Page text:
EDUCATING RITA (WELL, DAVE HUGHES) PART 2...
by Jez Bond
Following in my education programme, we’ve had enough of the high faluting West End, the RST, the glamour, the glitz – we wanted some ‘Fringe’. Something cutting edge, something real man! So, last week Jez and I went to the Network Theatre, under Waterloo Station to see Stockholm by Bryony Lavery – 2 actors, 60 minutes, no interval, very uncomfortable seats. The play was okay, really nice set design, good performances, nice lighting design, lots of f’ing and c words from the female character – gives it a bit of edge, shows we’re not mainstream dude!
The Network Theatre is an amateur company, originally founded as the Southern Railway Dramatic Society (SRDS) in 1939. They receive no grants or subsidies, and are located in a railway arch, off a service road, in a difficult to find tunnel by the side of Waterloo.
The theatre can hold up to 70 people and there were about 20 people in attendance and judging by the list of names on the door I would say only half of us were paying – at £8/ ticket thats maybe £80 for the night! Jez tells me that is about usual for a fringe performance.
The entrance leads in to the main auditorium space and then the bar is off that with the toilets. The bar had a few trendy young people in it, lounging on some old sofas wearing difficult glasses and challenging shoes – I swear one guy was reading Chekhov – a bottle of lager was £2.50 so not much mark up at all, I don’t think they are making any extra cash from the bar!
What struck me most, and I have seen this in other small venues, was that the spaces all felt a bit unfriendly, a real lack of atmosphere. The auditorium was, I can only assume ‘flexible’, but was arranged as an end on stage, quite narrow, so the layout and rake of the seats (to get the 70 seats) was such that the back seats were 9 rows from the stage – so at least 8.5m from the action – surely an arrangement of 50 or 60 seats but with a greater intimacy and thought would be preferable, particularly in a small fringe venue like this? The bar had the most unfriendly, bland lighting imaginable, it really felt quite awful and draining.
I’ve come across several small venues that feel ill considered, lack spatial legibility, are shabby and cheap or worse boring and I genuinely believe that they don’t have to be. It’s a lack of a cohesive design or an understanding of ‘space’ in the wider sense of design – what they all do brilliantly is the stage bit, the theatrical bit – it’s the building bit though that lets them down.
What’s interesting to me as an architect is that none of these things are related to cost or expenditure, they are simply related to a lack of knowledge and experience in architectural/ interior design, lighting, atmosphere etc outside of stage set design. I am in no way criticising the Network Theatre, or any other small venue that lacks atmosphere, these guys are simply trying to do their best – what I’m trying to understand is how we get theatre managers, owners, artistic directors etc to ask for advice, where do they go to get good advice that will be free or at the very least very cheap, advice that will lift their spaces from mundane to brilliant or atmospheric?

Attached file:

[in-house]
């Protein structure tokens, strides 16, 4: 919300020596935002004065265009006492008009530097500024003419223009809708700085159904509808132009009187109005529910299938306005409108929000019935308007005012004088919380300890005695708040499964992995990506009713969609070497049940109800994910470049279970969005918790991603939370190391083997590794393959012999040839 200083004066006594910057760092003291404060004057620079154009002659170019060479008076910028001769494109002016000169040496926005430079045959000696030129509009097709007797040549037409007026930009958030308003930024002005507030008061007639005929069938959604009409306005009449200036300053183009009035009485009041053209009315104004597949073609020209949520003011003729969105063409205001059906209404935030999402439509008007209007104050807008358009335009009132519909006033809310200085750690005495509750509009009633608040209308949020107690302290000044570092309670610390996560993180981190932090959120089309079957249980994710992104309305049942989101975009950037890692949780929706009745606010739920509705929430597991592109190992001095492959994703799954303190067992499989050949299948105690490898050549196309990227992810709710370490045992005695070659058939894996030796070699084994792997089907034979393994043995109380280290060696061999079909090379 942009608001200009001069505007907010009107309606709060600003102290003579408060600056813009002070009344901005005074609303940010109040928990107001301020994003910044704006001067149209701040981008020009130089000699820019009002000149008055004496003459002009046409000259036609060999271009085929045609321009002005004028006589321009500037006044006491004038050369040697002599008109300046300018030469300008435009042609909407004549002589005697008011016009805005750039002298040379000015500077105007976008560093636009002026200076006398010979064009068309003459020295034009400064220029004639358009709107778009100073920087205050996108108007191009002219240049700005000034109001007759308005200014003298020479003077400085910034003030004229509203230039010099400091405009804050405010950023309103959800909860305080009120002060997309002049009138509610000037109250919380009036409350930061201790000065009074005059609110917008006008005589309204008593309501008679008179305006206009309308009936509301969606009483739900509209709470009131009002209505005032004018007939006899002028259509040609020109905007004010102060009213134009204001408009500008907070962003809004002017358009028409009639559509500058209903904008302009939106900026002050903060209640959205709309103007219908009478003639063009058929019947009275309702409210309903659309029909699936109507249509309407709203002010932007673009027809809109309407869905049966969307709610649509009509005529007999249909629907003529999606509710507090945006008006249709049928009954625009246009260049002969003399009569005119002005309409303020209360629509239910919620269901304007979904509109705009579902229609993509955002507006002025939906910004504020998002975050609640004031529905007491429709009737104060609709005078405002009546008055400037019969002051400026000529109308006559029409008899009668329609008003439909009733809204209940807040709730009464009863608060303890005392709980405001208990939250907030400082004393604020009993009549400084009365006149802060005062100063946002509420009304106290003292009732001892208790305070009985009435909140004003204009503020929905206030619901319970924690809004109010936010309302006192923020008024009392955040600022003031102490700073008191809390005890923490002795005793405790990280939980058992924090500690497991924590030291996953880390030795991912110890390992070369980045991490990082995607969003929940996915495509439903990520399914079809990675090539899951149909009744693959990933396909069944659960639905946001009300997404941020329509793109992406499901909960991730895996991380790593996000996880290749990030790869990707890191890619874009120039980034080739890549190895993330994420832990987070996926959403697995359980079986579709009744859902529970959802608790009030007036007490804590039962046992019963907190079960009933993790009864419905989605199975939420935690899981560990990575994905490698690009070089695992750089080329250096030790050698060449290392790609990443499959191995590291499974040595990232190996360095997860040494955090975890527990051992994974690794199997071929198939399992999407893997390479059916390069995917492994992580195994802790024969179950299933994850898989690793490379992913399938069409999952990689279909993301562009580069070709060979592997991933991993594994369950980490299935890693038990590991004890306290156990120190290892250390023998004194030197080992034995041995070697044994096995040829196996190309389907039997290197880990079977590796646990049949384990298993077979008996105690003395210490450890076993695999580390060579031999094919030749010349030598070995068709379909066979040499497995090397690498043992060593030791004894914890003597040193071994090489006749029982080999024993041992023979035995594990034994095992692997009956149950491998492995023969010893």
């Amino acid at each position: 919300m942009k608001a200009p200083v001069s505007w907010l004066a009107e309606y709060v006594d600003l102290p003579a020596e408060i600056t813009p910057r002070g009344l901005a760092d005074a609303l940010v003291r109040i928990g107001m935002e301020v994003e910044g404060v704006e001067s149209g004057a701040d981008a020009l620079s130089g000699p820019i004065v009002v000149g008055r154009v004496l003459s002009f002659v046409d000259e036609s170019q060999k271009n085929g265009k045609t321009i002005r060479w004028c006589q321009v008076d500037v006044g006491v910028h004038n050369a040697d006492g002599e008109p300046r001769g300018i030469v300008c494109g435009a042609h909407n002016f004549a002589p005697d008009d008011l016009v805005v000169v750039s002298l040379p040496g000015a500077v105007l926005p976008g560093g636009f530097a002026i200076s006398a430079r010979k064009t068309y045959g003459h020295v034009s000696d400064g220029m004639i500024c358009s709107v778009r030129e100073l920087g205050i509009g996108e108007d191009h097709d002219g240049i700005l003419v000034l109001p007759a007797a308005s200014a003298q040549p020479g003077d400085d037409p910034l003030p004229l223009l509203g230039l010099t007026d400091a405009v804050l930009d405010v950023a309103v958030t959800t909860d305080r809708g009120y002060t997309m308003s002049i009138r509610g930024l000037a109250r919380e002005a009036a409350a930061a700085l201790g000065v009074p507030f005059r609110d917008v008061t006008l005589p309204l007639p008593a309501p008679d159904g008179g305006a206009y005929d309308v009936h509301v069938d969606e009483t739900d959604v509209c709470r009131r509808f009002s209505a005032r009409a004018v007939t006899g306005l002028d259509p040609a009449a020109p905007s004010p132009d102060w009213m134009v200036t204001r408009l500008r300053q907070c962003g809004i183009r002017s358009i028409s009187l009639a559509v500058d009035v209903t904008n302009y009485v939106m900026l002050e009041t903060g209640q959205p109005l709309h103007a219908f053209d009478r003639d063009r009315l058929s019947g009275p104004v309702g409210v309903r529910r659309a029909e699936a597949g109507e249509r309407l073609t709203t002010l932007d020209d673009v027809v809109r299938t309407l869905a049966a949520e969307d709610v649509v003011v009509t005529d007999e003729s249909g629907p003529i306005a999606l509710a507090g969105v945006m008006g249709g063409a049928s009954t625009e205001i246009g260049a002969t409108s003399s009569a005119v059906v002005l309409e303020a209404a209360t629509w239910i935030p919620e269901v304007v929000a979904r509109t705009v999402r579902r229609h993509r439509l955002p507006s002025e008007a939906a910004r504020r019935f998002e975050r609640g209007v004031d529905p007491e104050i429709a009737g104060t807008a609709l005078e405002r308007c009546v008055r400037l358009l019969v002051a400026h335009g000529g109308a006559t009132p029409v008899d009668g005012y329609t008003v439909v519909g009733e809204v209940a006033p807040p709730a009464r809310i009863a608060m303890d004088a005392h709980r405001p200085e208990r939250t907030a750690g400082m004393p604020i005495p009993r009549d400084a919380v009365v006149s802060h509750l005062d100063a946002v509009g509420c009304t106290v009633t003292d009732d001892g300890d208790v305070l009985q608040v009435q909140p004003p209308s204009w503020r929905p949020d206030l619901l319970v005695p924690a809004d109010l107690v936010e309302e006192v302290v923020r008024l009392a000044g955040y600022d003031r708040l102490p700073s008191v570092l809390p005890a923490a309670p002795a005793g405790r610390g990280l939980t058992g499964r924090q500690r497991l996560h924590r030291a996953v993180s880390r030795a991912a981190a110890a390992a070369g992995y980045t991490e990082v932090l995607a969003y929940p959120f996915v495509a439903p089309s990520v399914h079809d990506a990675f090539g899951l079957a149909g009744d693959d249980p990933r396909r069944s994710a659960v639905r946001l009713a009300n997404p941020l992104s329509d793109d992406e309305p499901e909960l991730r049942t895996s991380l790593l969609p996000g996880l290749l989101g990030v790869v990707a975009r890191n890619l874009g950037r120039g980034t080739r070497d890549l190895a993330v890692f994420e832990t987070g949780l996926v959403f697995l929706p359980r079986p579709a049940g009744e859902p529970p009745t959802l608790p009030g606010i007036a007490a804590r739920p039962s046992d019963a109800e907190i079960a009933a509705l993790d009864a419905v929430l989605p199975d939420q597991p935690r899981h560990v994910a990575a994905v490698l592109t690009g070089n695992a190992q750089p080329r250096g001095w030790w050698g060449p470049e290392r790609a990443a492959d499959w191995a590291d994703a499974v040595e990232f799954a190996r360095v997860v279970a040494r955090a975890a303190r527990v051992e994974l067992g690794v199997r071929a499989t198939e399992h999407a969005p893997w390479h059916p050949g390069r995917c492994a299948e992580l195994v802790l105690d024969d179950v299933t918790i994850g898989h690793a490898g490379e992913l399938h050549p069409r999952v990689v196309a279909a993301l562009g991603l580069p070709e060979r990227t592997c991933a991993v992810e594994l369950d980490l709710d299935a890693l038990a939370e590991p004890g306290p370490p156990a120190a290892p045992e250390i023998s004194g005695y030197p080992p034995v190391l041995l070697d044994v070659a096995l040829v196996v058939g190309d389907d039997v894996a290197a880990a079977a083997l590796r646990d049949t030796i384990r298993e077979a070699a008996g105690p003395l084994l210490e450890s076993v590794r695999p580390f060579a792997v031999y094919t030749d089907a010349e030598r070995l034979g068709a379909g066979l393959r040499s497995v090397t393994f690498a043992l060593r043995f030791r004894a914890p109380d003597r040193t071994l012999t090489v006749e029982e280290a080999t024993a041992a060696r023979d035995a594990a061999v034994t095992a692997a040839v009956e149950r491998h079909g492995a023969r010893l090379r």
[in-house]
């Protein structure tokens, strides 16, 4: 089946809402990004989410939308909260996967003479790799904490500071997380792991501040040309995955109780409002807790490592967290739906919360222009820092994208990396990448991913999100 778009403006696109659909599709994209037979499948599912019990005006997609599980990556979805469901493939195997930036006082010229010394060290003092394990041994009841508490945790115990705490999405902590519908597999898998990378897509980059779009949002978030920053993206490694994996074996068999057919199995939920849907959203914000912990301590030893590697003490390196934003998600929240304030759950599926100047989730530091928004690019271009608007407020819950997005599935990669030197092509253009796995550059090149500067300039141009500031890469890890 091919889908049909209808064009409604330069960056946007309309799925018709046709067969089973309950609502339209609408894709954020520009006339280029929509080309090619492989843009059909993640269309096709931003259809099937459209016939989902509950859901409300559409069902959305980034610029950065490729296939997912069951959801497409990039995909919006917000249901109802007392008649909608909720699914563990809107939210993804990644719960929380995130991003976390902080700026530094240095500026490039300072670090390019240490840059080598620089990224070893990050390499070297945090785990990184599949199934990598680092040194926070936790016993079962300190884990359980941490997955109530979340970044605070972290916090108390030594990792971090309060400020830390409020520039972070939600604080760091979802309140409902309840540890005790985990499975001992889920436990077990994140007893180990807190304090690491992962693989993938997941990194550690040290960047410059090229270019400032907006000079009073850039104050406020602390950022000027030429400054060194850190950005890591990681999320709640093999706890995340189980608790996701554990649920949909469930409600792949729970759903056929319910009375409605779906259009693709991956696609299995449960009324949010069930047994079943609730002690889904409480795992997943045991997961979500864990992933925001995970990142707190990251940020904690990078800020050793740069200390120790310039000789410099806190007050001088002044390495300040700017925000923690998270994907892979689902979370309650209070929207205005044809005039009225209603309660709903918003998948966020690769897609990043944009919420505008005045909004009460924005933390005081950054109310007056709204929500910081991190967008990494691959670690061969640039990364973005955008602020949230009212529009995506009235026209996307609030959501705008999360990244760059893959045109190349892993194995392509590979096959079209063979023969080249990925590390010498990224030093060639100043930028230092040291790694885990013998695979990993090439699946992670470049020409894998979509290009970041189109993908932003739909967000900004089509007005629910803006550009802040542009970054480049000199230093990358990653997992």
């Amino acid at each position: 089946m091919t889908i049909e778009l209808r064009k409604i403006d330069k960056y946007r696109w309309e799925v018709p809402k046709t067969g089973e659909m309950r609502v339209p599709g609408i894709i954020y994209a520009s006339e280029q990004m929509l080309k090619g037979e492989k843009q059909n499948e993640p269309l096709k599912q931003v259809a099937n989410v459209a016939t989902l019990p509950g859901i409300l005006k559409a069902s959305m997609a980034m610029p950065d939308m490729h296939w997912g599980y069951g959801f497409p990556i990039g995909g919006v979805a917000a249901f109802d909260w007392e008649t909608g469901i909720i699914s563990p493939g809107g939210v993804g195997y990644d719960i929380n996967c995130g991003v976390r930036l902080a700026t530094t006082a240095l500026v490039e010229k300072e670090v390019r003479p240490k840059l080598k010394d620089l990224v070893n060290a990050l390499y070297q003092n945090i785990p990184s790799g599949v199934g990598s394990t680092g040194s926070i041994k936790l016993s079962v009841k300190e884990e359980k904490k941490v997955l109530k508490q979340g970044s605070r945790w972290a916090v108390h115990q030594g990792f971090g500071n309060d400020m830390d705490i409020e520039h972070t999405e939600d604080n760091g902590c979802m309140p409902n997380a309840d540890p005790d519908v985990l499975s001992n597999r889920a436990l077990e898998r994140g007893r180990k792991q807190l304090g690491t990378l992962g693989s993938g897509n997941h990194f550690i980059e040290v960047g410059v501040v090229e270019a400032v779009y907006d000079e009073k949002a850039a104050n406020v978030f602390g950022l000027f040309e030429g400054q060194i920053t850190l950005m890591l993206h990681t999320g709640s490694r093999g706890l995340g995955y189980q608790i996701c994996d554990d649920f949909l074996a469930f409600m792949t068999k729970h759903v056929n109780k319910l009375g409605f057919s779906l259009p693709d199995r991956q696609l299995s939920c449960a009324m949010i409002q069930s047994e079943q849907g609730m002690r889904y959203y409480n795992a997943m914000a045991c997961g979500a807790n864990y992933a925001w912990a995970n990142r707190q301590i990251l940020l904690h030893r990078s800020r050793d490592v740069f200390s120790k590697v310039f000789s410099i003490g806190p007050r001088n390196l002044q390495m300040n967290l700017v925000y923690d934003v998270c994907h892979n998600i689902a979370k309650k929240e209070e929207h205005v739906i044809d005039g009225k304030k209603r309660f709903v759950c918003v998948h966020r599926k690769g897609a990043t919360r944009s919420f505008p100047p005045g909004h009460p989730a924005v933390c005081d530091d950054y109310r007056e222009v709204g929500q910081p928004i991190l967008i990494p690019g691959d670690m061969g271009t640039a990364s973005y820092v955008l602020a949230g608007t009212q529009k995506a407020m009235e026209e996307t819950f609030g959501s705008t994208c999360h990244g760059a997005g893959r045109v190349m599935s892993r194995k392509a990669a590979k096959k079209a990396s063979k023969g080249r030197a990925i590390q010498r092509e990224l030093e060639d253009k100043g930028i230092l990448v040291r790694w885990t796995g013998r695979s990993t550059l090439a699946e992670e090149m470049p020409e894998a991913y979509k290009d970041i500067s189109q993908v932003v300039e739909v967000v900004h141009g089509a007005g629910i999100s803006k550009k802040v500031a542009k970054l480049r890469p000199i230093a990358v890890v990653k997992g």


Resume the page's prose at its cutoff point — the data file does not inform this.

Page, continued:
We recently went on a bar tour of a whole gang of bars in Clerkenwell, Shoreditch and then Crouch End and Finsbury Park to look for examples and inspiration for the bar at The Park Theatre. What all of these spaces had, even if you didn’t particularly like them, was a sense of atmosphere and a depth of thought about how the different elements fit together. From the front door handle to the colour of the walls to the bar top finish to the lighting it all ‘hung together’ to create a sense of place over and above the atmosphere created by the people. What I’m trying to understand is why theatres, particularly fringe theatres, seem to either believe that it doesn’t matter what the building or space is like or how to achieve something better.
Each year the charity Shelter runs an event called ‘Architect in the House’ where home owners get a one hour consultation from an architect (who puts in their time for free) in return for a donation to Shelter, normally £40. I’m beginning to think that we should somehow have a similar ‘Architect in the Fringe Venue’ where we go in for an hour or so and have a nose around and just see if there are simple, little, cost effective things we can do to make these spaces work better, make them feel more welcoming.
As a newcomer to theatre, and as an architect that cares about experiences, I think that all venues, from the fringe venues to the West End have to create places that people want to visit, that they want to enjoy – the trip to the theatre surely needs to be about more than just the play?
[Written by lead architect Dave Hughes of Hughes Jones Farrell]